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Lead solo piano (without lead singers)
If you’re the only instrument in the band, your role is to provide accompaniment to keep people in time, but also importantly to lead the congregation into the verses/chorus, so planning what to play for your intro and between sections is key - these are the times when the congregation will be looking for a clear indication that they are supposed to start singing.
Your intro may need to include some of the melody to ensure people are reminded of the song they’re singing. If it’s not a well known song then using the first line or two or the verse can be a useful reminder!
In this situation, playing the tune on the piano would be appropriate. Giving a good strong lead with particular emphasis on your right hand is critical for the congregation to be able to hear the tune and sing it.
Alongside the tune, play something simple and rhythmic with conviction. The key is for the congregation to be able to sing the tune - the rest of what you play should complement the melody without clashing in rhythm or harmony.
Lead solo piano (with lead singer)
If you have a singer, the vocalist has the responsibility to lead in the vocal in at the right time and sing the tune - make sure they know this is their job! In this case your intro does not necessarily need to be as obvious as when there is no lead singer. You should still be clear, but the congregation will take their cue primarily from the vocal timing and pitch.
In this case, it is better not to play the tune if your singer is confident and their voice carries. Doubling up the melody is not necessary and the opportunity to provide an interesting harmony from the piano is calling!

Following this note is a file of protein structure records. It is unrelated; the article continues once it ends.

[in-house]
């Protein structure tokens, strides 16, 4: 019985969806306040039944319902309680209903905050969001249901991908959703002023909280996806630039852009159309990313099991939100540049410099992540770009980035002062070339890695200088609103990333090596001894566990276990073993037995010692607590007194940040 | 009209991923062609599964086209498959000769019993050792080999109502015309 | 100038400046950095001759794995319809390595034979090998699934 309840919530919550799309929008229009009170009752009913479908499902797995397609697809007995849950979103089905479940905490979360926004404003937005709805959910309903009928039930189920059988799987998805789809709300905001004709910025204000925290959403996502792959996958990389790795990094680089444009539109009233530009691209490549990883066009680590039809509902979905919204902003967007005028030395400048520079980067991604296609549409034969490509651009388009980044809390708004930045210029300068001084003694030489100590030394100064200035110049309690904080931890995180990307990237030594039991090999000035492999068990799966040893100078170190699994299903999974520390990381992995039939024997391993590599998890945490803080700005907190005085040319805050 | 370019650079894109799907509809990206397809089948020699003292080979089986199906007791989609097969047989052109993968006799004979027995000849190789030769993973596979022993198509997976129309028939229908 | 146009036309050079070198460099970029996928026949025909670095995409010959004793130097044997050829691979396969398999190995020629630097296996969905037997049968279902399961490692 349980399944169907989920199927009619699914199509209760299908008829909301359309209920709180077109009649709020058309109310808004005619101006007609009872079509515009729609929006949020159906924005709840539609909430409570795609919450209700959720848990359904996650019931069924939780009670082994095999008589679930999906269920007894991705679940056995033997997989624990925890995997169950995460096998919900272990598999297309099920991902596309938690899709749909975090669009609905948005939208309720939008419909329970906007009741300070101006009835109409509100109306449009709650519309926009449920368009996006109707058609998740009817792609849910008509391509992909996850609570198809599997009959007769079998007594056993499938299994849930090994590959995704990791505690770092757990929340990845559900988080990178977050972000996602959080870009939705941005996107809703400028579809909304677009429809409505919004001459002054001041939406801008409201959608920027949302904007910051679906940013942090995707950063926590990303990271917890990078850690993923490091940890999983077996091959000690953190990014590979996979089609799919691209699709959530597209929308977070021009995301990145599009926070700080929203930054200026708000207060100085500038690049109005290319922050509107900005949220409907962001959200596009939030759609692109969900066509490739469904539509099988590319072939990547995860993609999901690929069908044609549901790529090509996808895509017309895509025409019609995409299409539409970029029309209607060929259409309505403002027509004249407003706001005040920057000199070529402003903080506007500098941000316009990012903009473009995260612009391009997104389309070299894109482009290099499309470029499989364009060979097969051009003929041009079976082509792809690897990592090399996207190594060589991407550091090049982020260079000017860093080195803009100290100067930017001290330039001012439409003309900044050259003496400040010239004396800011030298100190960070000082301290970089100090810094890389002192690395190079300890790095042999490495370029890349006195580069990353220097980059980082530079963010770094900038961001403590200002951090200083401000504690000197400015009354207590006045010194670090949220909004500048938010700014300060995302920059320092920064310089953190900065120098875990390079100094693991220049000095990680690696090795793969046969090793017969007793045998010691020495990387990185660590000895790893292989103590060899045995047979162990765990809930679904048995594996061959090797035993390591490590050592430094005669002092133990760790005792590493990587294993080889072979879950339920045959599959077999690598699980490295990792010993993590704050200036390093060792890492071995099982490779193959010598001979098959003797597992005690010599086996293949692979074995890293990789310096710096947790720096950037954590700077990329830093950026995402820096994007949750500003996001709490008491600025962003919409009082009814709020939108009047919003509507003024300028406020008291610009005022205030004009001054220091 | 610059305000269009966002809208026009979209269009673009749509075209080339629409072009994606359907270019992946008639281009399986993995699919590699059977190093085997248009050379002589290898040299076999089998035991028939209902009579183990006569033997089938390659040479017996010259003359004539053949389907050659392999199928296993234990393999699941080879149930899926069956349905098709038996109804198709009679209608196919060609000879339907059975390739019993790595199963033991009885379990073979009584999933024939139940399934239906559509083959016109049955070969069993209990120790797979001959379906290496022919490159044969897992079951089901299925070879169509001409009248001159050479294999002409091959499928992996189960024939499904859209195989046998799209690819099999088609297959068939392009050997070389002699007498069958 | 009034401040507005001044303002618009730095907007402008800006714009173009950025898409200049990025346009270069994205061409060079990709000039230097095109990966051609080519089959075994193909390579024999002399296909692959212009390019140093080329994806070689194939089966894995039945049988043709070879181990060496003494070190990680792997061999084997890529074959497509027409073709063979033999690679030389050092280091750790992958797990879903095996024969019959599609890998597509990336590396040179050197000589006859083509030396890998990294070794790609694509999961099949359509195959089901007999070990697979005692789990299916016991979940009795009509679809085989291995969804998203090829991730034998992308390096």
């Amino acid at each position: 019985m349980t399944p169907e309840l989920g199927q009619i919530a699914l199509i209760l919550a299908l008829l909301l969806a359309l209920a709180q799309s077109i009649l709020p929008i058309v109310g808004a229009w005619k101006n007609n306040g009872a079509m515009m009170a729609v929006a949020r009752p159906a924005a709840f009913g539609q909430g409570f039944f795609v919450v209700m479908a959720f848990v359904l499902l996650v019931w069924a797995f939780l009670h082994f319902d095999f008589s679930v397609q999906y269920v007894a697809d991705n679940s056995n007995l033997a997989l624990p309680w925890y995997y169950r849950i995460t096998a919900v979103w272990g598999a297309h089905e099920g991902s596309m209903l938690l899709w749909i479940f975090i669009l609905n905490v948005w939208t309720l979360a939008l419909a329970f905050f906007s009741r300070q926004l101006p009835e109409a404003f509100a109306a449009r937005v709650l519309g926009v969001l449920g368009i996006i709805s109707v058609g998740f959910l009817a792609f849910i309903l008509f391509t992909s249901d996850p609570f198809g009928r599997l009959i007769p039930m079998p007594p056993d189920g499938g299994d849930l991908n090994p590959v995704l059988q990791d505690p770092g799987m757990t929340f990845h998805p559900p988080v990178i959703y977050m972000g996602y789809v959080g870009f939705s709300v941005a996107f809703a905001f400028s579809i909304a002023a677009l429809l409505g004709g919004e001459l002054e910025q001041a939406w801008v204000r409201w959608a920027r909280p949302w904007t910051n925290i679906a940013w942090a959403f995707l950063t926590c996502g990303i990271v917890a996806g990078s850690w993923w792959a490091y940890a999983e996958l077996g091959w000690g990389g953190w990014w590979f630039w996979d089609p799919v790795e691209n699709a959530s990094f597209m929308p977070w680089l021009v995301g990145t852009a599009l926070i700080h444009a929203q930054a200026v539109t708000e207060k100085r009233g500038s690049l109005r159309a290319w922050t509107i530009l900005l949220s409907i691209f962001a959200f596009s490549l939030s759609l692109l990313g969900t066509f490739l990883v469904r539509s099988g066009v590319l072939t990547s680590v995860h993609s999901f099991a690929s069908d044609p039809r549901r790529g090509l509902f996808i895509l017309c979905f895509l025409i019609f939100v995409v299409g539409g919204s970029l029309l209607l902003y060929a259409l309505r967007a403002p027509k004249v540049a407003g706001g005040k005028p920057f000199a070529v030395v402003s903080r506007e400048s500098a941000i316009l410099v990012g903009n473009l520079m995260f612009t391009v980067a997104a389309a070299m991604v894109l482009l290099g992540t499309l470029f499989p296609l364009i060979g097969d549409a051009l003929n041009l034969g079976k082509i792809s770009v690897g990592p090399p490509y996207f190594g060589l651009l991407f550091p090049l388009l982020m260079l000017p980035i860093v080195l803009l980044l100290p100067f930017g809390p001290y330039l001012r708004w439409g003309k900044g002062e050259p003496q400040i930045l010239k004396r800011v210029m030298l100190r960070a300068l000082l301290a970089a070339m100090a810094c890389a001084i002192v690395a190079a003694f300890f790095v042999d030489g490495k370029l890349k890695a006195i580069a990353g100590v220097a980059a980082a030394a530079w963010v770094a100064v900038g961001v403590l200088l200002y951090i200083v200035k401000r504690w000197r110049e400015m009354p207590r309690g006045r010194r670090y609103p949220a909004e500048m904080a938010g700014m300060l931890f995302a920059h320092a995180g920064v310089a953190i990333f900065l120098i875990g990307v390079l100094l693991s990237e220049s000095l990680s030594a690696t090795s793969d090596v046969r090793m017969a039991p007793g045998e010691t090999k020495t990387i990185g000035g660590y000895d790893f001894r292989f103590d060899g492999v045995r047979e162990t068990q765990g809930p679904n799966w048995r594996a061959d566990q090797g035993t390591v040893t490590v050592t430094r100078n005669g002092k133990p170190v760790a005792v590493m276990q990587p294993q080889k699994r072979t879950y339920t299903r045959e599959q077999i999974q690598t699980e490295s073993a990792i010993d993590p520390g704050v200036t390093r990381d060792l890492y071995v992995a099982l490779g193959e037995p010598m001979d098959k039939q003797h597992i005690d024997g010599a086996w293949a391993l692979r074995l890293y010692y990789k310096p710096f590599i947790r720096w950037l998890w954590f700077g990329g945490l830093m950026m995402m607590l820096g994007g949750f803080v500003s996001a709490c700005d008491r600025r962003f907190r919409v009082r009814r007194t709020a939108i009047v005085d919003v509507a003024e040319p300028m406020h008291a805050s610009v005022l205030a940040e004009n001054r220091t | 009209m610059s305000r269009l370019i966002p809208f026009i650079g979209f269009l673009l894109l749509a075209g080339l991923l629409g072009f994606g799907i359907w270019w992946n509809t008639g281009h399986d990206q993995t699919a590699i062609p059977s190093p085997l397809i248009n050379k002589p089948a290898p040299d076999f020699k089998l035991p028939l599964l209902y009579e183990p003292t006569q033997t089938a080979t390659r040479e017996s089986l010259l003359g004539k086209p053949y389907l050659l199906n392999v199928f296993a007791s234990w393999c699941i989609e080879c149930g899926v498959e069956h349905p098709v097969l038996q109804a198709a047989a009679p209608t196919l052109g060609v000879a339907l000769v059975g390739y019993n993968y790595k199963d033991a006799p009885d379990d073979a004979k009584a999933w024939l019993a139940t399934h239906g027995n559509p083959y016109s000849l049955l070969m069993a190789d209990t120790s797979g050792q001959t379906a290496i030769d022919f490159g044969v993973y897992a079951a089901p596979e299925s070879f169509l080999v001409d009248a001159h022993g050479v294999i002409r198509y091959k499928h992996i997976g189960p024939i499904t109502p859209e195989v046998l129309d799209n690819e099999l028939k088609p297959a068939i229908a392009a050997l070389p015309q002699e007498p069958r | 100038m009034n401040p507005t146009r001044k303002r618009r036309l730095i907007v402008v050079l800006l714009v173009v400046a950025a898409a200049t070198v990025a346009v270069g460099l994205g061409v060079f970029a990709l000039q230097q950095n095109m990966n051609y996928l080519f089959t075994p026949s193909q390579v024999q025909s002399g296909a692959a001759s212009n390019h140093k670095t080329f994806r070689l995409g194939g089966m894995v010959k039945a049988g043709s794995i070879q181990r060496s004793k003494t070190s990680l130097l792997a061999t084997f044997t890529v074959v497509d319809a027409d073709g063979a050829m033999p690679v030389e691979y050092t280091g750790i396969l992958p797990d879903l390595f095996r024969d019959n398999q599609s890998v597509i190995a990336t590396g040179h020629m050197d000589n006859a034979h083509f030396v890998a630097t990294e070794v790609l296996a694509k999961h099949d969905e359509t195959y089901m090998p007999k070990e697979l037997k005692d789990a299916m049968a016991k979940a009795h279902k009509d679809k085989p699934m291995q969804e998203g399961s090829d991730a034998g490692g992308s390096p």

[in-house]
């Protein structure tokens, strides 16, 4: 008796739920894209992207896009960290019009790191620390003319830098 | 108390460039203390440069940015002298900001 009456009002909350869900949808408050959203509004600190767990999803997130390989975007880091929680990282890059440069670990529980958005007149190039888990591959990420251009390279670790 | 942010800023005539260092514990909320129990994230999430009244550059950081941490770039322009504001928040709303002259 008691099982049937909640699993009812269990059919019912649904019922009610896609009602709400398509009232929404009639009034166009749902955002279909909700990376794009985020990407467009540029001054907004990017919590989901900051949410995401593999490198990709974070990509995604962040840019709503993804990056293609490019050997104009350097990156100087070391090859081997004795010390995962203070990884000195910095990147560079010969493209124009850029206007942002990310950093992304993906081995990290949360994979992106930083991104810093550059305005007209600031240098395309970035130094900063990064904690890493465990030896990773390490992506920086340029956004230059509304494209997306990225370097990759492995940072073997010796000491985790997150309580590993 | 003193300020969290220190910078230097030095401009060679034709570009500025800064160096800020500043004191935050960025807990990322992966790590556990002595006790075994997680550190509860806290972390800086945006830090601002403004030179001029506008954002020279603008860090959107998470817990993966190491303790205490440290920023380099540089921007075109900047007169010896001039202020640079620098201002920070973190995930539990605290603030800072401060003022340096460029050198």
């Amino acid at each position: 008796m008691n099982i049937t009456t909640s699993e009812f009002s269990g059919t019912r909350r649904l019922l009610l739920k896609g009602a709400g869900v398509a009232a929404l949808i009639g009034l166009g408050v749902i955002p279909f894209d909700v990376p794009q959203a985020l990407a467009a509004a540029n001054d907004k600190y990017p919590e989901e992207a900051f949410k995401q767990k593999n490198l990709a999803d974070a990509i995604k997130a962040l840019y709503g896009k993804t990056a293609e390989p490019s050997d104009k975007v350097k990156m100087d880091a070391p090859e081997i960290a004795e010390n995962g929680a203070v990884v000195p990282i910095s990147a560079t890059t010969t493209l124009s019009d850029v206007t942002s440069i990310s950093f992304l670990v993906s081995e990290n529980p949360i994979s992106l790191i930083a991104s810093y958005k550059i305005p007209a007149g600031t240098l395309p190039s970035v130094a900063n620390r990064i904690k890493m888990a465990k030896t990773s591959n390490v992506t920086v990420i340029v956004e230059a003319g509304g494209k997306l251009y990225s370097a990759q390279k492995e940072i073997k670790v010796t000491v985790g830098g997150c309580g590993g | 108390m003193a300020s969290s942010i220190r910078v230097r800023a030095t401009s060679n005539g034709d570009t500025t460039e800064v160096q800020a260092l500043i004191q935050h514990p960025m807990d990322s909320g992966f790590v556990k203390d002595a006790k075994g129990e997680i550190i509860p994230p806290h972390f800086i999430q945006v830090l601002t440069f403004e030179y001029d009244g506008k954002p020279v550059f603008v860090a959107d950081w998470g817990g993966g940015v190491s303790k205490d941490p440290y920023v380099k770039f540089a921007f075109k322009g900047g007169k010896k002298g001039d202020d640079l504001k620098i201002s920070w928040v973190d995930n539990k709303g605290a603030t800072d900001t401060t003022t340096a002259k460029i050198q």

Your accompaniment should be simple and chord based, keeping time and pitch without distracting from the melody.
Lead piano with band
In this case you are part of a band but you are in charge. People will be looking to you to provide a lead that the other instruments can follow.
Your responsibility is similar to that of a solo piano, but it is important to make sure what you are playing complements the other instruments in the band, for instance if you have a bass guitar you will need to avoid play too many bass notes.
A good start for this is to use a piano sound and play chords rhythmically and fairly strongly. For quieter sections, if the guitar and drums are holding the rhythm, you might be able to switch to a pad or string sound, but be careful not to leave the band rudderless!
Be aware of any orchestral instruments or lead guitar parts and ease off the higher end of the keyboard if need be.
In this case you are part of a band and somebody else (probably rhythm guitar) is taking the leading role. You have more freedom to play different parts, and not play all the time. Other instruments are leading the congregation, so your role is to add to the music without distracting from the melody being sung.
The range of notes a piano will cover are similar to the electric guitar, so whatever you play needs to complement the electric guitar part. For example, if the guitar is playing a high part, avoid playing a high part on the piano at the same time, they are likely to clash.
At times the piano may still want to play chords to help drive the song, at others the piano may want to add a high harmony, and at others there is an opportunity to use different sounds. These could be strings/pad/hammond organ. When using other sounds, it is still important that these do not clash with other instruments - an electric piano may sound similar to an electric guitar, or a pad/organ sound will cover the same sounds an organ will add.